Impossible to take seriously on any level, Blood Feast compels the viewer simply by topping itself in the gore department. Unlike the Friday the 13th films which mostly tease the viewers with quick and timid flashes of grisly mayhem, Lewis and company trot out the whole dog and pony show under a spotlight. Legs are hacked off, skulls pulled open, tongues yanked out, and so on. Meanwhile the laughs build up faster than any slasher spoof ("Leg Cut Off!" yells one newspaper headline), while Arnold delivers a hand-wringing villainous performance that actually makes Tod Slaughter look subtle. A home video stalwart since the dawn of VHS, Blood Feast has changed hands so many times it seemed a definitive presentation would be impossible. Luckily the rights fell to Something Weird Video, who wisely chose to inaugurate their DVD line with this irresistible tribute to one of the key '60s horror films. They wisely went back to the original negative, and the gaudy reds and blues in most of the backgrounds have never looked as hypnotic as they do here. The continuity goofs in Arnold's gray-dyed hair become even more obvious, and the show-stopping tongue tearing looks even more... uh, vivid, than ever. The soundtrack is about as good as can be expected, given the basic microphone set ups and Lewis'" minimalist" tuba and percussion score. SW's Mike Vraney appears on a very entertaining commentary track in which he manages to coax out amazing tidbits of information from Lewis and Friedman. In fact, it's hard to resist any commentary that kicks off by pointing out Blood Feast was edited by Gary Sinese's father. Interestingly, the film's legacy continues on well past the drive-in crowd; even John Waters included affectionate clips from it in Serial Mom. Extras on the DVD include the familiar (and long) theatrical trailer, which includes many of the soppiest highlights, a gallery of H.G. Lewis and Friedman ad mats and poster art, and the bizarre "Carving Magic," a twenty minute educational short by Lewis which features Wood and Harvey Korman (also in Lewis' Living Venus) in the tender saga of a married man's quest to become the perfect carver. Given the context of its placement on this DVD, the short becomes far more macabre than intended as the camera lingers obsessively on each succulent slice of animal flesh. Best of all, the disc includes 49 minutes of Blood Feast outtakes, previously released on VHS from Something Weird along with unused snippets from its two companion pieces, Two Thousand Maniacs and Color Me Blood Red. Amazingly, these lost images include some nudity during the opening bathtub sequence and some gore in the climactic garbage truck finale -- all accompanied by judicious snippets of the film's score and dialogue. The Region 2 disc is missing both the commentary and nearly half a minute of splatter footage but does contain 11 tracks of the, uh, music score, to use the term loosely.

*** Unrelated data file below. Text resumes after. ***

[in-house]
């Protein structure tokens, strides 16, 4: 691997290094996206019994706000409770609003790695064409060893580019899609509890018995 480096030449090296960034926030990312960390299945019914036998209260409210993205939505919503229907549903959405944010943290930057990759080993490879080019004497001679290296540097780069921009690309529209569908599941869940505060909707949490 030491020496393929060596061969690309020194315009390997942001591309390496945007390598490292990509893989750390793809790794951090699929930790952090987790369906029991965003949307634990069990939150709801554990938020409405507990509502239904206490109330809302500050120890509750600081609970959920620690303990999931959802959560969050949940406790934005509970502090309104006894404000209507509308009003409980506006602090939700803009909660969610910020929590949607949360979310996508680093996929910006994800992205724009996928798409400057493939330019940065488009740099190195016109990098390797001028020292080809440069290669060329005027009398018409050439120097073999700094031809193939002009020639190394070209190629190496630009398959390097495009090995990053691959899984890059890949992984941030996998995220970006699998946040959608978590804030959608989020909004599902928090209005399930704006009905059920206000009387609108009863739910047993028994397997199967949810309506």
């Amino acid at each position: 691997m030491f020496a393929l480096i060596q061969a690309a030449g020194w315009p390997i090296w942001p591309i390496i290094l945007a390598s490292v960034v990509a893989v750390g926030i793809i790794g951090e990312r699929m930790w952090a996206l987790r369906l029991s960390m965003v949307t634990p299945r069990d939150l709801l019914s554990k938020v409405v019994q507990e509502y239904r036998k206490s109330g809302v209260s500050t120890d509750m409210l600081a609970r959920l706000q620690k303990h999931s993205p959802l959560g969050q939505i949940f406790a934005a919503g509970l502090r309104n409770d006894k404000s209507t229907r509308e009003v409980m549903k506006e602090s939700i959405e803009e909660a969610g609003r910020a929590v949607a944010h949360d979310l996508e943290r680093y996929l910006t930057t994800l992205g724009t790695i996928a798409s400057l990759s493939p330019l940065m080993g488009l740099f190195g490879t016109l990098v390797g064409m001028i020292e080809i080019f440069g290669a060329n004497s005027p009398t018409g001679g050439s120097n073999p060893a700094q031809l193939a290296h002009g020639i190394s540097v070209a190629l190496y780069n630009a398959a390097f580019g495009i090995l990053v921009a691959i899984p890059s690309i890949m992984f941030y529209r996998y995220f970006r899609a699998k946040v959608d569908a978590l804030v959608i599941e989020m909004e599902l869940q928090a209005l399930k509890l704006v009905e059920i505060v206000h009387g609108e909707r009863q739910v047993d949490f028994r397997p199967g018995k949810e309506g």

Repeating the pattern, Blood Feast and its two cinematic companion pieces discussed below became one of Something Weird's first Blu-Ray titles. As expected, it's also taken from the negative and receives a major boost in quality given the advances in transfer technology over the years. Colors are vibrant and almost psychedelic at times, perfectly capturing the tacky intensity of the Florida locales. The Blu-Ray also marks the first time the film has appeared correctly matted on home video; like most Lewis films, this was shot open aperture and presented at 1.33:1 in prior video editions with huge amounts of excessive headroom. Though it's hard to still call any Lewis film well composed in visual terms, the widescreen framing locks everything back into standard medium shots and close-ups that make everything much easier on the eyes without huge gaping areas of dead space. Element damage is extremely minimal here as well, and all of the extras from the DVD have been ported over. A beautiful job all around.